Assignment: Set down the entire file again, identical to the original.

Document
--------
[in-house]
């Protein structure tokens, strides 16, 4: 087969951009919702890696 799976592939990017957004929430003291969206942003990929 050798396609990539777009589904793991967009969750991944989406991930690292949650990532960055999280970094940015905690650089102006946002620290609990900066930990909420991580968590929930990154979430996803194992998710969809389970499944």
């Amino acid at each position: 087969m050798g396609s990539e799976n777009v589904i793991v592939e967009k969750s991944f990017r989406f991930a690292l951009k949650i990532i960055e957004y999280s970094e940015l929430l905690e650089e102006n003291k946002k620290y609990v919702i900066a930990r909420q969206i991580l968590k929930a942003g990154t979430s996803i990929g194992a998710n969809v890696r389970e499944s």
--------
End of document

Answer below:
[in-house]
């Protein structure tokens, strides 16, 4: 087969951009919702890696 799976592939990017957004929430003291969206942003990929 050798396609990539777009589904793991967009969750991944989406991930690292949650990532960055999280970094940015905690650089102006946002620290609990900066930990909420991580968590929930990154979430996803194992998710969809389970499944």
């Amino acid at each position: 087969m050798g396609s990539e799976n777009v589904i793991v592939e967009k969750s991944f990017r989406f991930a690292l951009k949650i990532i960055e957004y999280s970094e940015l929430l905690e650089e102006n003291k946002k620290y609990v919702i900066a930990r909420q969206i991580l968590k929930a942003g990154t979430s996803i990929g194992a998710n969809v890696r389970e499944s």